Then some land across Route 89 came for sale. The winery was doing well enough and things were starting to roll across the Finger Lakes.
The Hosmers bought the extra land, planted more vineyards and built a new tasting and sales room.
“So, now we’re in with both feet,” Hosmer said. “Now we’re not wading anymore. We’re swimming.”
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In the early 1990s, Bill Brown had another idea. He invited some noted winemakers from France to com to the Finger Lakes, take a tour and taste some wines.
“These were like the most famous guys in the wine world,” Hosmer said. “And they tasted our wines. And they were polite. But … We had a lot of learning to do. As one of them said, ‘Don’t worry. We’ve had a 300 year head start.”
Things started to change later in the 1990s, he said.
“That’s when we started making wines that were respectful and gathered attention, because it took us that long to figure out how,” he said. “You know, at first we didn’t know what we were doing. You have to get the grapes and make the wines that fit the area. It took time to figure that out.”
The positive reviews and accolades started to come in. That was boosted, Hosmer said, when the Finger Lakes Wine Alliance was created and began sending samples of local wines for tasting by the leading magazines and ratings agencies.
In 2013, Wine Spectator, one of the world’s leading and most quoted wine magazines, conducted its first comprehensive tasting and analysis of the region’s wines.
“As the region’s steadily growing ranks of winemakers gain experience, homing in on the best grapes and vineyard sites, the Finger Lakes is quickly becoming an excellent source for quality and value,” wrote senior editor James Molesworth. “It’s time for serious wine consumers to take notice.”
“Everybody remembers that story,” Hosmer said.
Meanwhile, the region was continuing to develop itself as a destination for weekend outings, tour buses, weddings and bachelorette parties. The growth of a thriving restaurant scene — and the later appearance of craft brewers, hard cider makers and distilleries — contributed.
Some of the visitors were looking for decent wine. Many were just looking for fun.
“I’ve always said I don’t know why a winery can’t do both,” Hosmer said. “You can make good wine and get people in the door, too.”
Today, in fact, many Finger Lakes wineries are drawing more visitors through what are known as “elevated” tasting experiences, intended to attract more discriminating drinkers.
That relates to the long-held, but never entirely accurate, notion that all Finger Lakes wines are “sweet” and not to be taken seriously.
It dates to the days when big companies like Taylor and Gold Seal churned out mostly sweet wines made from native grapes. It was underscored by Canandaigua Wine Co. (now Constellation Brands), which made its name on sweet products like Richard’s Wild Irish Rose.
It continues to this day, when Hazlitt’s Red Cat — a sweet red wine made from the native Catawba grape — is still the region’s single top-selling wine.
But Hosmer said the perception that Finger Lakes wines are inherently sweet has changed.
“It was true at one time,” he said. ”It was volume — Taylor was selling 1 million cases of sweet wines in a year while while Dr. (Konstantin) Frank was selling 2,000 cases (of mostly drier wines). The sweet wines just dwarfed everything else.”
It’s different now. “Something we’ve seen here in our tasting room — and in the outside market as a whole — in the last six years or so, is that the sweet wines are taking less and less of a position,” Hosmer said. “It just is. We can’t deny it. We are selling more dry red wine than sweet red wine. A lot more.”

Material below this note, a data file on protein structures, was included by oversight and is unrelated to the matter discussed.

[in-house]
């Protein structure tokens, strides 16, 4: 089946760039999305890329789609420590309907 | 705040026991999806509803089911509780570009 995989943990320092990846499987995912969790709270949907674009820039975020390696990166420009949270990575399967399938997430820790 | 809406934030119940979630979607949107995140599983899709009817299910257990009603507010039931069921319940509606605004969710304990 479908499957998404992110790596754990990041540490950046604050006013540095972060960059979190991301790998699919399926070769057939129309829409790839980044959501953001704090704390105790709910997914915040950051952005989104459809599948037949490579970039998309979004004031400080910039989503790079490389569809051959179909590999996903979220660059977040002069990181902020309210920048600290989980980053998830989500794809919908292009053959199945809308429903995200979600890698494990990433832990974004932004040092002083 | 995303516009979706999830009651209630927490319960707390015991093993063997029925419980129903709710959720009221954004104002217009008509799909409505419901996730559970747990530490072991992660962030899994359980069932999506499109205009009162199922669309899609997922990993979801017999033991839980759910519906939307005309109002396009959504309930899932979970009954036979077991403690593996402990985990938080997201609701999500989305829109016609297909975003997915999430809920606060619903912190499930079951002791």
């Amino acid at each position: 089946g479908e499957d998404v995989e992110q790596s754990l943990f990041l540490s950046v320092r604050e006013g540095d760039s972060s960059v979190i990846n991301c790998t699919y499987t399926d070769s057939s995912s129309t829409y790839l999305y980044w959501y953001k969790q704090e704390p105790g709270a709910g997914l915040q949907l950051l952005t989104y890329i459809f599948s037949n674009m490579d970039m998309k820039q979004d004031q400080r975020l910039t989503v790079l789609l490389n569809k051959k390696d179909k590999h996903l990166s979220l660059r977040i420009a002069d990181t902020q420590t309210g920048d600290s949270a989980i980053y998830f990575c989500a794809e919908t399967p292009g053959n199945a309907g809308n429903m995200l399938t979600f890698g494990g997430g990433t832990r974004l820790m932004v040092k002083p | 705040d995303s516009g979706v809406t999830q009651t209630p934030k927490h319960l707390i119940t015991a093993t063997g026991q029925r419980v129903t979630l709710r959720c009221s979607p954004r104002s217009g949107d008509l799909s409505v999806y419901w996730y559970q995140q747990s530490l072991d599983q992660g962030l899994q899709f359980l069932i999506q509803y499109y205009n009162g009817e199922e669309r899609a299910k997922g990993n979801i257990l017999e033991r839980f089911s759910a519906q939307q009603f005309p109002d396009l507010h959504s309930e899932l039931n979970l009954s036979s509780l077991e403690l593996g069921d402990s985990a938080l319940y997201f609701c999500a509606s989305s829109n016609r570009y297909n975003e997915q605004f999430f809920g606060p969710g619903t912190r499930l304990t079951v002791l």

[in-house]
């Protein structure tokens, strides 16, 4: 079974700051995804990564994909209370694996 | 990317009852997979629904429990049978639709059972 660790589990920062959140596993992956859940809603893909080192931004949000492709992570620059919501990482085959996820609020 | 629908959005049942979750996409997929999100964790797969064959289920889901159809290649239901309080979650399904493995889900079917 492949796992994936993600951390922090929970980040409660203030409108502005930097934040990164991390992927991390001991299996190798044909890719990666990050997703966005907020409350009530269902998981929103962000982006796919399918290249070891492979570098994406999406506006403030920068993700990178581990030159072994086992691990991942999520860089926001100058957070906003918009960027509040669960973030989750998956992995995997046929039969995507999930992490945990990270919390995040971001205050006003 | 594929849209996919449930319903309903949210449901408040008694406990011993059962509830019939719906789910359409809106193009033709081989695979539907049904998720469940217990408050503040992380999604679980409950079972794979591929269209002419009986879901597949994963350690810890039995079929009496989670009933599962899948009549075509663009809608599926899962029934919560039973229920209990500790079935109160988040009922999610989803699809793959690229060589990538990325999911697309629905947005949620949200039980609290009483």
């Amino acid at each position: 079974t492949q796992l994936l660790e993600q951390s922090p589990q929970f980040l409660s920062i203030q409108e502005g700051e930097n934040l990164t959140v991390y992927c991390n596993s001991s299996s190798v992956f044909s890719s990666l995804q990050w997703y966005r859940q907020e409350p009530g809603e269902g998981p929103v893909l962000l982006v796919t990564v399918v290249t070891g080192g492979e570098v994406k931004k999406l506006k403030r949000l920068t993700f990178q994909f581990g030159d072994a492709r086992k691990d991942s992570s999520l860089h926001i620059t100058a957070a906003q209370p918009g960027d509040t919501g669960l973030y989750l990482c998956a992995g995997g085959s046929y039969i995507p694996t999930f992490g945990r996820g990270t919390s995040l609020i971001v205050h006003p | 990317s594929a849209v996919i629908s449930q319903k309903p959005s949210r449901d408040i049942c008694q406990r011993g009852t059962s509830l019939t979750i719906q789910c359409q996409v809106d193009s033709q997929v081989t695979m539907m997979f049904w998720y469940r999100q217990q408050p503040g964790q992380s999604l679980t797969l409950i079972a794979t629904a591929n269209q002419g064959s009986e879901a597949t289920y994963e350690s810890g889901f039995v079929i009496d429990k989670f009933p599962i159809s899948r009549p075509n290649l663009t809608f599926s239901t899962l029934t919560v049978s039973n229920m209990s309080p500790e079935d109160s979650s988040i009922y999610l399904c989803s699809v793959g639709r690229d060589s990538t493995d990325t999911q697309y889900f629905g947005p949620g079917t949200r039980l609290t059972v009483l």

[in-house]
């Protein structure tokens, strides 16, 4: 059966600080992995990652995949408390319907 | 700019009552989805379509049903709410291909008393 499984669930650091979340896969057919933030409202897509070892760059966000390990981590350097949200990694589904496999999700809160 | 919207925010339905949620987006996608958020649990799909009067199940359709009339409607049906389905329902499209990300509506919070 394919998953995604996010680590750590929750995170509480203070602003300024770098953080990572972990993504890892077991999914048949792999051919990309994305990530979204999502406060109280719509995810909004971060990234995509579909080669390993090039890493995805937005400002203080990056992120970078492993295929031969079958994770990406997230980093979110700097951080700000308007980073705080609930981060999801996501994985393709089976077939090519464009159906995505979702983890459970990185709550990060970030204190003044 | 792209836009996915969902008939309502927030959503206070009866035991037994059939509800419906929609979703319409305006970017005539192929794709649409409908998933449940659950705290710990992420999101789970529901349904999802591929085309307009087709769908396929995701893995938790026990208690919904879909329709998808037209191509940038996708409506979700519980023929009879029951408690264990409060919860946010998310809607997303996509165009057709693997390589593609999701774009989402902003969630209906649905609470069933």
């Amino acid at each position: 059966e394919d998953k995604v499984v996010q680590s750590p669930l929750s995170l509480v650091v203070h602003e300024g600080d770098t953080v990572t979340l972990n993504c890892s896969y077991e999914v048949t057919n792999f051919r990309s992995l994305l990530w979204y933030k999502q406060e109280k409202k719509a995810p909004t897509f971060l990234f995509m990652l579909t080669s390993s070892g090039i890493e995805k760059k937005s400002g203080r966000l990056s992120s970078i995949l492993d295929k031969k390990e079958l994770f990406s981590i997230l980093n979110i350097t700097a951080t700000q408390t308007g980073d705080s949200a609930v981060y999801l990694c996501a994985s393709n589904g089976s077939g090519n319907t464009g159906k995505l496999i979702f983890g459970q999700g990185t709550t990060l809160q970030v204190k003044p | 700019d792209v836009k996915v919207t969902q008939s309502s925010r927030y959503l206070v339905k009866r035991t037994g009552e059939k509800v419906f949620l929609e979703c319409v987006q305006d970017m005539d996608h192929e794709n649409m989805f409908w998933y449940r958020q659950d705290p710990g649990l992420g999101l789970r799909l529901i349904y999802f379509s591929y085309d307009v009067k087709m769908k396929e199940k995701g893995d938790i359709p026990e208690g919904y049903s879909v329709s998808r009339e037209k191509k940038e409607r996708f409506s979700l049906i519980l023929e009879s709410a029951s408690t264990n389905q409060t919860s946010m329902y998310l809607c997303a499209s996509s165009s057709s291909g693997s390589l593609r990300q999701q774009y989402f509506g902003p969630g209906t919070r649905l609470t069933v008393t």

Deciding which wines to produce remains a concern for the region’s winemakers. There’s a constant search for the next big thing, the next Riesling. (Many Finger Lakes wineries have embraced Dry Rose for that reason).
“What we have to remember is we’re not Napa Valley,” he said. “We’re not Bordeaux. We can’t duplicate what they make in Chile. We’re who we are and we have to make what we do best.”
* * *
While wine remains king in the Finger Lakes, the region is now home to what is perhaps the state’s most diverse craft beverage industry. The State Liquor Authority’s most recent stats show more than 100 wineries, 66 breweries, 28 distilleries and eight hard cider makers. All in all, the area has more than 200 craft beverage makers
It certainly makes sense — now a group of visitors has the ability to sample every kind of craft beverage on a single day’s tour.
The rapid growth in all these industries is also tied directly to the history of the wine industry. New York state in the past decade has used the 1976 Farm Winery Act as a model for similar changes in laws for breweries, distilleries, cideries (and most recently for mead-makers).
Those changes kick-started the rapid increase is beverage manufacturers and their tasting rooms. The number of craft beverage makers in the Finger Lakes has more than doubled since 2012.
Hosmer remembers another connection: In 1994, Doug and Suzy Knapp, owners of Knapp Winery just off Route 89 in the town of Romulus, produced the first distilled product in New York state since the end of Prohibition. It was a brandy — a spirit distilled from wine.
“What happened was Doug made a batch of wine that wasn’t very good,” Hosmer said. “And he goes, ‘What am I going to do with this stuff?’ And the wheels in his mind were turning. And he thinks, ‘Oh, we’ll distill it and it will be fine.” And he was absolutely right.”
Hosmer says he believes the growing beer, cider and spirits industry is a natural outgrowth of the pioneering wine industry in the region.
“They’re all possessed by the same things that possessed us,” he said. “It’s great to see.”
But now, as the Finger Lakes has developed its reputation as a destination for wine, beer, spirits and more, the pioneers of the original farm-based wine industry are maturing.
“Yeah, that’s a polite way of saying we’re getting old,” Hosmer said. He notes an increasing trend where the original owners are selling their wineries, sometimes to other established winemakers and sometimes to newcomers.
“You either have to sell it or get another family member involved,” he said. “That’s just a fact.”
But he’s optimistic for the future, based on the innovations that his generation brought to the Finger Lakes and the new ideas coming in.
He and his son Tim see it their side business, which has them planting new vineyards, not just in the Finger Lakes but up and down the East Coast.
“It’s going to keep growing,”: he said. “We’re already seeing it, with our planting and what we see happening. There’s a lot of new people coming into the industry. A lot of them have been successful doing something else and now they have the resources to come in, plant vineyards and bring in some new ideas.
“They have the dream,” he said, “just like we did all those years ago.”